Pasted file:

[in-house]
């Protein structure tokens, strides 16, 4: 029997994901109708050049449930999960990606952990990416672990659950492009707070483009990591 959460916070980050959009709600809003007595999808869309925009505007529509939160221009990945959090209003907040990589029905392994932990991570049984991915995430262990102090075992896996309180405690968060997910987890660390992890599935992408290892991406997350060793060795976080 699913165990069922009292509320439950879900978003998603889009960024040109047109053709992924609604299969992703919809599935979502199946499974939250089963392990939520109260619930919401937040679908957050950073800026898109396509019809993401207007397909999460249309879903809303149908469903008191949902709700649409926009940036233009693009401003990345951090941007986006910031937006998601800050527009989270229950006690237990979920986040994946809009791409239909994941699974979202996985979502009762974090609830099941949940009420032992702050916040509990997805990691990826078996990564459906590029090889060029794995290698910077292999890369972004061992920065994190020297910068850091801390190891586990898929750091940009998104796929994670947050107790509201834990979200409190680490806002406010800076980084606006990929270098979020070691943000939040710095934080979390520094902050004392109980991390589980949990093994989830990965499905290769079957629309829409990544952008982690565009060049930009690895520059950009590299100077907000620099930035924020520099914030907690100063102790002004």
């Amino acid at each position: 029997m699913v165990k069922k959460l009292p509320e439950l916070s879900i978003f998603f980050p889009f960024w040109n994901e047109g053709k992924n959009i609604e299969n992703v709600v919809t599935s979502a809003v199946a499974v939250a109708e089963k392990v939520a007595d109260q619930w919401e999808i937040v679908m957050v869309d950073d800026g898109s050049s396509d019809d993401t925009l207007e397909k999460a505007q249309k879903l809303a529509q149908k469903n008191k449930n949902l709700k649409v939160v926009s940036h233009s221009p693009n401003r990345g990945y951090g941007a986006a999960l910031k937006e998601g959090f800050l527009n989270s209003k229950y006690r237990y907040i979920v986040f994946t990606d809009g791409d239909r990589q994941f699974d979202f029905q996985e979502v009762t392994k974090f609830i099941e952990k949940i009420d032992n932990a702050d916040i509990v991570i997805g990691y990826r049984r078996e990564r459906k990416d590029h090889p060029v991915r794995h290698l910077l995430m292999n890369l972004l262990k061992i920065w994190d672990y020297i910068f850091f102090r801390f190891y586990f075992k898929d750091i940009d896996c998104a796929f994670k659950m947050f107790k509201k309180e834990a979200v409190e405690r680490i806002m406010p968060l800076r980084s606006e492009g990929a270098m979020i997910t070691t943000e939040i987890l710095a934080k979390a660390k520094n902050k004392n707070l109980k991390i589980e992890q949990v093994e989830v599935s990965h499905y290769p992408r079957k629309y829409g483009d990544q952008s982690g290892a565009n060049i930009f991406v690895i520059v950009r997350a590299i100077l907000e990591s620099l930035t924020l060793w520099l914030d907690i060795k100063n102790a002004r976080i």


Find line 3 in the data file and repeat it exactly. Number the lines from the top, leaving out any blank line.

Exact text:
């Amino acid at each position: 029997m699913v165990k069922k959460l009292p509320e439950l916070s879900i978003f998603f980050p889009f960024w040109n994901e047109g053709k992924n959009i609604e299969n992703v709600v919809t599935s979502a809003v199946a499974v939250a109708e089963k392990v939520a007595d109260q619930w919401e999808i937040v679908m957050v869309d950073d800026g898109s050049s396509d019809d993401t925009l207007e397909k999460a505007q249309k879903l809303a529509q149908k469903n008191k449930n949902l709700k649409v939160v926009s940036h233009s221009p693009n401003r990345g990945y951090g941007a986006a999960l910031k937006e998601g959090f800050l527009n989270s209003k229950y006690r237990y907040i979920v986040f994946t990606d809009g791409d239909r990589q994941f699974d979202f029905q996985e979502v009762t392994k974090f609830i099941e952990k949940i009420d032992n932990a702050d916040i509990v991570i997805g990691y990826r049984r078996e990564r459906k990416d590029h090889p060029v991915r794995h290698l910077l995430m292999n890369l972004l262990k061992i920065w994190d672990y020297i910068f850091f102090r801390f190891y586990f075992k898929d750091i940009d896996c998104a796929f994670k659950m947050f107790k509201k309180e834990a979200v409190e405690r680490i806002m406010p968060l800076r980084s606006e492009g990929a270098m979020i997910t070691t943000e939040i987890l710095a934080k979390a660390k520094n902050k004392n707070l109980k991390i589980e992890q949990v093994e989830v599935s990965h499905y290769p992408r079957k629309y829409g483009d990544q952008s982690g290892a565009n060049i930009f991406v690895i520059v950009r997350a590299i100077l907000e990591s620099l930035t924020l060793w520099l914030d907690i060795k100063n102790a002004r976080i």